The summer when I was thirteen, I came face to face with my first Mohave, the most dangerous snake in the United States, with a toxin ten times stronger than other rattlers. At the time I hadn’t been thinking about snakes. I had been more concerned about facing my grandfather, whose gray eyes, sharpened by years of searching for reptiles in the Sonoran Desert, didn’t miss much.
It was just as I thought. Even with my sunglasses on in the airport terminal, Gramps noticed. I couldn’t fool him. “What did you do to your eye, boy?” he asked. I was hoping he wouldn’t notice the faded yellow coloring around the socket.
“Ran into my locker door.”
“Did your mother believe that lie when you told it to her?”
I squirmed uncomfortably. “Yeah.”
Gramps grunted in disbelief. “Then why did she send you here?”
I stared in stunned silence at my grandfather’s back as he headed down to baggage. Ever since Dad died when I was nine, I had been coming here at least once a year. I thought Mom had sent me here for the usual guy bonding time, but now I wondered. Had she heard about Frank?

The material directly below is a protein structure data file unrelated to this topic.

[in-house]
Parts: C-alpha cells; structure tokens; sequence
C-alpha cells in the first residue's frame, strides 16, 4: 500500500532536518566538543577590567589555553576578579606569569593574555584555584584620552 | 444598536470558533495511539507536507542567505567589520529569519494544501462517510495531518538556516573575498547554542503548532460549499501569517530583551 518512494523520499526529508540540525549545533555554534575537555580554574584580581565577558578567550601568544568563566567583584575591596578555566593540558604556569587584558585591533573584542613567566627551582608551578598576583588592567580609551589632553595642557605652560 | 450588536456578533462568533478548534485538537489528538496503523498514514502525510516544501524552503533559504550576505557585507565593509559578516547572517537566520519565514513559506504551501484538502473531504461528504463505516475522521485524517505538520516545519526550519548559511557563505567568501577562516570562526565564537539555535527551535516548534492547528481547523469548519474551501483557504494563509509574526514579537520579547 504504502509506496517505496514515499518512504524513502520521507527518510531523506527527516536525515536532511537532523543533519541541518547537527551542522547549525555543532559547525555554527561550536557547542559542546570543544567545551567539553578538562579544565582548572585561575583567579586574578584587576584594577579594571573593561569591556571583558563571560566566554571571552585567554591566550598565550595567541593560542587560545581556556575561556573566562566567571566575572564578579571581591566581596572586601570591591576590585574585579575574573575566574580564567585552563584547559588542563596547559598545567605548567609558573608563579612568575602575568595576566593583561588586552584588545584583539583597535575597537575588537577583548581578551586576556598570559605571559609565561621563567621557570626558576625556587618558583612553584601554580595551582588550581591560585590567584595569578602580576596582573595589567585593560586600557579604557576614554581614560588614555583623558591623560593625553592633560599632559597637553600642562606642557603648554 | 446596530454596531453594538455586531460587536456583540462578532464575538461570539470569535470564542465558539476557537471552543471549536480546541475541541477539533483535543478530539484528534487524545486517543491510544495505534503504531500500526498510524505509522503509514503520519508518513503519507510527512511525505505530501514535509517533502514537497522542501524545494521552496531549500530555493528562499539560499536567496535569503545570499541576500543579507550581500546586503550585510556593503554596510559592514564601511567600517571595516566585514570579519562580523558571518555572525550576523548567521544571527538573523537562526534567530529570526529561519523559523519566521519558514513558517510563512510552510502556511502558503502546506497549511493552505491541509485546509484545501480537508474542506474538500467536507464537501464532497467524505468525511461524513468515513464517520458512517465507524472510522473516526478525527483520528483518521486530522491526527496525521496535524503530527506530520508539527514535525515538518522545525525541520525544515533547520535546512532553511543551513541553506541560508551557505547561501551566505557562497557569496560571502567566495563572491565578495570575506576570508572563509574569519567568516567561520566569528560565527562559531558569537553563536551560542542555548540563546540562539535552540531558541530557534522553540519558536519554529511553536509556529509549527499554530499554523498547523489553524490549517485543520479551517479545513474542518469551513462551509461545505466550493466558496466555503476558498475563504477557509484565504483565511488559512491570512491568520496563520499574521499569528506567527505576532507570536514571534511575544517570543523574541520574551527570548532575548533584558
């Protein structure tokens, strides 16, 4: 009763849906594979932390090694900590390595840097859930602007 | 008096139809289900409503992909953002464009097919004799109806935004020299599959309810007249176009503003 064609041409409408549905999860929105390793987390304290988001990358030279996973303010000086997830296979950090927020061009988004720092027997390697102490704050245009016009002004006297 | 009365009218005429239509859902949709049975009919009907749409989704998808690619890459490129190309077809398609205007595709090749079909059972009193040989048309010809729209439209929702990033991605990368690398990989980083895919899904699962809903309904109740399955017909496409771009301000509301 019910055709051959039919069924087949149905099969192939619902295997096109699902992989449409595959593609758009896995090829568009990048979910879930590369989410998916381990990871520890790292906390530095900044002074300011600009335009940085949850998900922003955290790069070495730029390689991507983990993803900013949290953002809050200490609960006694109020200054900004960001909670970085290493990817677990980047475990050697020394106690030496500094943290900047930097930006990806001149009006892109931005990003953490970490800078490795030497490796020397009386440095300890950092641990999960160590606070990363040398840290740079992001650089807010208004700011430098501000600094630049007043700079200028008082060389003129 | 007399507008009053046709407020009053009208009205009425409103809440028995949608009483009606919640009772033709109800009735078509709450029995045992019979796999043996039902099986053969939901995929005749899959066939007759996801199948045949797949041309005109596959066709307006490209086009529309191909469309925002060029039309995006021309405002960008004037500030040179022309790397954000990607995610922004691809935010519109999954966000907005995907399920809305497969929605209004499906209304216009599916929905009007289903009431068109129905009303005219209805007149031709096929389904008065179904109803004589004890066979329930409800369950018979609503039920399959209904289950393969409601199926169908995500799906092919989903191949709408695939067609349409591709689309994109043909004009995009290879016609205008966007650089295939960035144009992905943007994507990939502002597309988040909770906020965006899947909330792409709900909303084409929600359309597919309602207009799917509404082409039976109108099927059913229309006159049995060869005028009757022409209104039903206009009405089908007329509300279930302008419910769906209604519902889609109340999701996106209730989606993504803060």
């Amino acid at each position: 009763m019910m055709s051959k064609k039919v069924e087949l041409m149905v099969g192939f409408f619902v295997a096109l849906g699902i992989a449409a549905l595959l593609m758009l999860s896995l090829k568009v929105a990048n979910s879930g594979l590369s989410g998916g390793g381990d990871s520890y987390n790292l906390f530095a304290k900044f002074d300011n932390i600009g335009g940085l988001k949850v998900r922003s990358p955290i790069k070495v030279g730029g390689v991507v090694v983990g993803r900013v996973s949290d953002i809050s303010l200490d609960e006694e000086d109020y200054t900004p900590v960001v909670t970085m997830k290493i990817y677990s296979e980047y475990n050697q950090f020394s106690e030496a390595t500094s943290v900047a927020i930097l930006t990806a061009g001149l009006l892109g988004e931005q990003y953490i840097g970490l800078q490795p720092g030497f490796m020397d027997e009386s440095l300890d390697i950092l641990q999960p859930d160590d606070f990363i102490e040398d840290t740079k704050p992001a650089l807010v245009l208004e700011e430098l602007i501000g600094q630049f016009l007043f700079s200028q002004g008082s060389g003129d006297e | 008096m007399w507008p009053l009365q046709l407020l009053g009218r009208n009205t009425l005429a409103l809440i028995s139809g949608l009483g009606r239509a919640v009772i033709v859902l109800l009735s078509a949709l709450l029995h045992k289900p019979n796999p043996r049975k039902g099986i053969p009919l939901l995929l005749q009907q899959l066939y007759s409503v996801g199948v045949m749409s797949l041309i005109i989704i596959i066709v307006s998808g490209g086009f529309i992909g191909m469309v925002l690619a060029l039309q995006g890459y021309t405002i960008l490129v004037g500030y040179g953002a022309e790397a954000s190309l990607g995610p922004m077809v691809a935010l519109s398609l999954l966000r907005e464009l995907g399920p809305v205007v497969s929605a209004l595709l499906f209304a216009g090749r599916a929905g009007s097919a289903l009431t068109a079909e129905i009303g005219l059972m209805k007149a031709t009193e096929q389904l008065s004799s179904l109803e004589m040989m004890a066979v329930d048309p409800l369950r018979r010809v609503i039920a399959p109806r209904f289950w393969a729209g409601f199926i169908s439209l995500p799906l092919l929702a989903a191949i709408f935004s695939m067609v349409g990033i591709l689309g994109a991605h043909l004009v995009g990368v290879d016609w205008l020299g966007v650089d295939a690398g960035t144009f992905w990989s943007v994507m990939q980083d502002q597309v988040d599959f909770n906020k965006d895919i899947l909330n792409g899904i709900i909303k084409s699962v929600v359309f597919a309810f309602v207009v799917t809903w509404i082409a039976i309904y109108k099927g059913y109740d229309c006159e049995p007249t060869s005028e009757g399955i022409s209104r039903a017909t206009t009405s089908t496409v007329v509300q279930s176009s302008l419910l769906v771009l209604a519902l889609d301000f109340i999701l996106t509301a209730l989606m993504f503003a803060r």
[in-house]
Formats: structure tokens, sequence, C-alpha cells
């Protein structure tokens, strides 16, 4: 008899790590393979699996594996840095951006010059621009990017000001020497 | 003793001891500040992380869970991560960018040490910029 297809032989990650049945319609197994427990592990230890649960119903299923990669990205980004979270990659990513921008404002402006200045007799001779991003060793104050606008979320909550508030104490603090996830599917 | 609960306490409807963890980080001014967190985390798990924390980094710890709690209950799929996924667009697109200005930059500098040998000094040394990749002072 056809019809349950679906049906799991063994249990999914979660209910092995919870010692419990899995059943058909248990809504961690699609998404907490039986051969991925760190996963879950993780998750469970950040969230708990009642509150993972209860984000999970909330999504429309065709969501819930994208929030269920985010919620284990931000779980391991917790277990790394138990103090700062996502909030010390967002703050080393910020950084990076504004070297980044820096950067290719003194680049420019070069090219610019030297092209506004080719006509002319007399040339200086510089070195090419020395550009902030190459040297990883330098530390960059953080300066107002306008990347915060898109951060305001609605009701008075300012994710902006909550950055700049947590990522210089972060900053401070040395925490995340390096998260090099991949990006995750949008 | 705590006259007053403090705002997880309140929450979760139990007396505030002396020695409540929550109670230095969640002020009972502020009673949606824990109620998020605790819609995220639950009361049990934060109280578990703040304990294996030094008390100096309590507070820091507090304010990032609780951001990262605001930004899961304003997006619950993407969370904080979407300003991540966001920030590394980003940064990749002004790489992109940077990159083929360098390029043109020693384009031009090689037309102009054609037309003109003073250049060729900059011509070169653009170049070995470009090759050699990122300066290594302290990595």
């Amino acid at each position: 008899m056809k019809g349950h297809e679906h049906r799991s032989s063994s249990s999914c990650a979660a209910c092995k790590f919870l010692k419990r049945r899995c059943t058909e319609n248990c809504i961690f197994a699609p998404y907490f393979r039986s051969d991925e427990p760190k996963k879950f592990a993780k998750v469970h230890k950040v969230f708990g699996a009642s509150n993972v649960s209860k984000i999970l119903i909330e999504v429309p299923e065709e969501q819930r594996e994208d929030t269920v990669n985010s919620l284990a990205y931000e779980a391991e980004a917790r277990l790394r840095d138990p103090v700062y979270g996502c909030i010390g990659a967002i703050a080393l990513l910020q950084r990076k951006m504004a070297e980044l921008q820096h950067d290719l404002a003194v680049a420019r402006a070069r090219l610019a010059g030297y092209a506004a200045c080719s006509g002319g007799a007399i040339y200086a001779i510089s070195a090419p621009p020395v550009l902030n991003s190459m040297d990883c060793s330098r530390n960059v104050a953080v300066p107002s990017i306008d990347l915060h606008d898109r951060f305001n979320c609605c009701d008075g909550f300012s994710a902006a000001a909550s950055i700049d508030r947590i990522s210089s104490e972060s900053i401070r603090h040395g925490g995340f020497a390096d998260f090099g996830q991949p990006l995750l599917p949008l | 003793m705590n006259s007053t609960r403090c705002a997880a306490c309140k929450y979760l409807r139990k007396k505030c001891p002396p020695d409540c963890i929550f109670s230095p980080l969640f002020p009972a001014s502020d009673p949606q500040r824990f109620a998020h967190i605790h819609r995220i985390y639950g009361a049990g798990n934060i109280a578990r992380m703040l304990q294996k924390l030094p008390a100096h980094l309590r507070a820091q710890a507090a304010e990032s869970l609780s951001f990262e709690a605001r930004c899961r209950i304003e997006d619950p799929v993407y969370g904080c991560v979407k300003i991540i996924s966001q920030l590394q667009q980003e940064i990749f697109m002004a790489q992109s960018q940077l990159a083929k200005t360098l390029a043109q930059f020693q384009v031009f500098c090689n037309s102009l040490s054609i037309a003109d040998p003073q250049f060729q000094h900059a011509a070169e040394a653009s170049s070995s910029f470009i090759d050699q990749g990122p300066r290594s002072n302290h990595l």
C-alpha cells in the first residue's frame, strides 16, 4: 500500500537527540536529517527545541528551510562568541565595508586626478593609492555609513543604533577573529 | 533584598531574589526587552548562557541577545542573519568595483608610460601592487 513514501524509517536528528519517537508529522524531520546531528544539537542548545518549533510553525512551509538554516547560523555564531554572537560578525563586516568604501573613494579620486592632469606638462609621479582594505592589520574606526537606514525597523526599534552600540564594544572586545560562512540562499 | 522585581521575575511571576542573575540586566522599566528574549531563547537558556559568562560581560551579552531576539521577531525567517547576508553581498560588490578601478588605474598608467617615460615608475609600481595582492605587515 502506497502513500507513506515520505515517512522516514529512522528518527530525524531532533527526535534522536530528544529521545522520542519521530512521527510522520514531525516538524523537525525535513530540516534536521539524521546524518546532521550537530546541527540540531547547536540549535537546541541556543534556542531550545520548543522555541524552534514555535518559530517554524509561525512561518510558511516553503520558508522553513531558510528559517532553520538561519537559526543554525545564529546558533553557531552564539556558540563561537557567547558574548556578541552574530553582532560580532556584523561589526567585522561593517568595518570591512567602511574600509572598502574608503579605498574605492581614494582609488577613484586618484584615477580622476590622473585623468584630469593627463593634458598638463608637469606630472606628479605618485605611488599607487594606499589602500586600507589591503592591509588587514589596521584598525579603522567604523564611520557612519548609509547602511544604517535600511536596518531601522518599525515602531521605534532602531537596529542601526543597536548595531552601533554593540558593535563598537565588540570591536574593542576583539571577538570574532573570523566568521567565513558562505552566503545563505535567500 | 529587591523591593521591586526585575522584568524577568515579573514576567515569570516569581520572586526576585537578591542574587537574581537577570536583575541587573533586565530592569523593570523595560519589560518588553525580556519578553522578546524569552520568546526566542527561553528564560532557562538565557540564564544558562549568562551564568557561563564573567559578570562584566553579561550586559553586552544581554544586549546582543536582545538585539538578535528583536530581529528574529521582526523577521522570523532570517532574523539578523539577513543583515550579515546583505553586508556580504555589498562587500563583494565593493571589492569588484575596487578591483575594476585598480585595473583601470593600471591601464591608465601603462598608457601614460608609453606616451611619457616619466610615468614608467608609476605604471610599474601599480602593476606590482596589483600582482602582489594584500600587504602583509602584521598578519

Frank Wilson stomped into my middle school the month before with his size thirteen Nikes and an attitude as deep as the Grand Canyon. I could have avoided him if his brain size matched his personality score, but as my rotten-stinking-bad luck would have it, Frank was smarter than he looked and he was in all my honors’ classes. Rumors around school said that Frank had been kicked out of his last junior high and I believed it. I also believed he drowned cats when he was six and stole money from first graders to finance his black licorice habit. Frank always had several licorice twists in his shirt pocket, which in any other guy would have been nerdy, but they only made Frank look meaner, staining his lips and tongue a garish black.